Run: Not much. Stopping to pee on the first lap cost a bit of time. And still not being good at taking drinks on the run. I must practice that more. I tried to take some water while running on lap 1, but got as much up my nose as I did in my mouth, so for the rest of the run I just stopped to take a couple of quick gulps of water at each aid station.
Savageman is famous for the Westernport Wall and the bricks, and that really is a memorable part of the event, but I'm not alone in saying that it's a pity that this overshadows the rest of what is a fabulous event. The setting is beautiful -- Deep Creek Lake in early fall is just stunning -- and the race organization is incredible. There are races that are well organized and efficient, put on by well-oiled companies. But Savageman shows at every turn the care and creativity of Kyle Yost and his team. This helps to create an amazing vibe, which only adds to the enjoyment. I don't expect this to ever become a big event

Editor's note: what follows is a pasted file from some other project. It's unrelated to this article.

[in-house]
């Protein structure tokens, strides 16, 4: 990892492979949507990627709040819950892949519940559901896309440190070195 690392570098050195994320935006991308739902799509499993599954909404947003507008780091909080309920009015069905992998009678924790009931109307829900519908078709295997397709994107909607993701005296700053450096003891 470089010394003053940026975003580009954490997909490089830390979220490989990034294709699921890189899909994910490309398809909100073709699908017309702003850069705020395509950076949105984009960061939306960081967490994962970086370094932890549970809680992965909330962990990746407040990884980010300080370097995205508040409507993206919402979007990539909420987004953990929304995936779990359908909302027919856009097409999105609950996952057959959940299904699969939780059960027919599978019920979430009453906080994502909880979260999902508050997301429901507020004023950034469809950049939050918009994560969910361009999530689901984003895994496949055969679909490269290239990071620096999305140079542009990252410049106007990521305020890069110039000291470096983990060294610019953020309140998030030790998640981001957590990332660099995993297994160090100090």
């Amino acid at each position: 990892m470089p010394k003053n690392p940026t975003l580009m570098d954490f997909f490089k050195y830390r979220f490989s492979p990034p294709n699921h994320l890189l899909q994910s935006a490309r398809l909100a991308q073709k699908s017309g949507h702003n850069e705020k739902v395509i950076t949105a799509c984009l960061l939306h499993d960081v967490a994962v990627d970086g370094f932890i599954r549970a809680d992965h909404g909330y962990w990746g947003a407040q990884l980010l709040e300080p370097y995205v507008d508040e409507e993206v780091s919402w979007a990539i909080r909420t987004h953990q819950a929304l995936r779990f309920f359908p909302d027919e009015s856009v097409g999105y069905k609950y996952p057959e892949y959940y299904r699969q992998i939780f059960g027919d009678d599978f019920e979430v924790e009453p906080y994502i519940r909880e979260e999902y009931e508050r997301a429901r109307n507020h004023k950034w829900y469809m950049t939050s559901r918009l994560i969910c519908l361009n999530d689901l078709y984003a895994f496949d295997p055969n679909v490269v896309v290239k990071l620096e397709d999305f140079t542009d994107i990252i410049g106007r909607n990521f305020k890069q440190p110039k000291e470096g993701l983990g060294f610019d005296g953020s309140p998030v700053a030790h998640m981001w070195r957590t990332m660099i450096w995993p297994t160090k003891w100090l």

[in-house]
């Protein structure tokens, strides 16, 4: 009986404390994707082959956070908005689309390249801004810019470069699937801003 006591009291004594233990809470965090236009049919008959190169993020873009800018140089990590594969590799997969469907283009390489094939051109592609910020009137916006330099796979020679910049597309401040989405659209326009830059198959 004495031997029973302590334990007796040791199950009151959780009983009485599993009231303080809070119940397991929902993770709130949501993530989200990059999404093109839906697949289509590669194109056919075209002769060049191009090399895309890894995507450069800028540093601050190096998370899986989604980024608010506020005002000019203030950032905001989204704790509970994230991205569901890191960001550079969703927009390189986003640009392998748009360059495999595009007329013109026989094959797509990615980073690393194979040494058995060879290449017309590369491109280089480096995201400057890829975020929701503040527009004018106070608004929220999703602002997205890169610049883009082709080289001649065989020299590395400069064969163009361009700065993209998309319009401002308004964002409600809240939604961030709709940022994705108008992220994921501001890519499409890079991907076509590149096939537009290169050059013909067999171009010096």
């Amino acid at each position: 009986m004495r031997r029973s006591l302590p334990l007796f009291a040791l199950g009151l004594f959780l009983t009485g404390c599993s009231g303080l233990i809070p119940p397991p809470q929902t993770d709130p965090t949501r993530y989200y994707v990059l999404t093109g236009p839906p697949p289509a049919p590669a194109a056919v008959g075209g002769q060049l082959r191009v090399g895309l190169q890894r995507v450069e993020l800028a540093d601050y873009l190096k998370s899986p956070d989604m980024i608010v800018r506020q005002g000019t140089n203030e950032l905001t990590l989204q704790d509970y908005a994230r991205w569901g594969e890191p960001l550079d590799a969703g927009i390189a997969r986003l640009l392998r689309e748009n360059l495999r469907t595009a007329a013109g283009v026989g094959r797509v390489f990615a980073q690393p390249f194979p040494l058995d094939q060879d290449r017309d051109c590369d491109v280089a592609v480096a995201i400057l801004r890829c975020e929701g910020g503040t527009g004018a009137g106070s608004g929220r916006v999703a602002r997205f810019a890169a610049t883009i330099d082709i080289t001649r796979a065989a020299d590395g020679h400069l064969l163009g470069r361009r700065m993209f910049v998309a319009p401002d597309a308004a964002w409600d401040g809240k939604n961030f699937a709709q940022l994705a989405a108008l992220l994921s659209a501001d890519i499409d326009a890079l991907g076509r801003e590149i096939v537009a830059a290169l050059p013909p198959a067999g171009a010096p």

(the course couldn't handle it; and it's not a route for everybody
), but it richly deserves its iconic status. I don't know whether I will be back next year, as it comes at a tricky time of year for me, but I will definitely be back some time.
Last updated: 2012-01-22 12:00 AM
00:37:25 | 2112 yards | 01m 46s / 100yards
Out and back along lake shore. Well marked, with clear water.
72F / 22C
Run with bike:
Jump on bike:
Getting up to speed:
03:43:22 | 55.7 miles | 14.96 mile/hr
Around 6000' of climbing, mostly in the middle 30 miles. It's an intense bike course. Westernport Wall at mile 18 is the most famous climb, but Killer Miller, at mile 40, is the toughest.
Riding w/ feet on shoes
Jumping off bike
Running with bike
Shoe and helmet removal
01:35:37 | 13.1 miles | 07m 18s min/mile
Hilly. 3 significant climbs on each of the 2 laps, one on a steep and rocky trail.
Mental exertion [1-5]
Physical exertion [1-5]
Lots of volunteers?
Plenty of drinks?
Post race activities:
Race evaluation [1-5]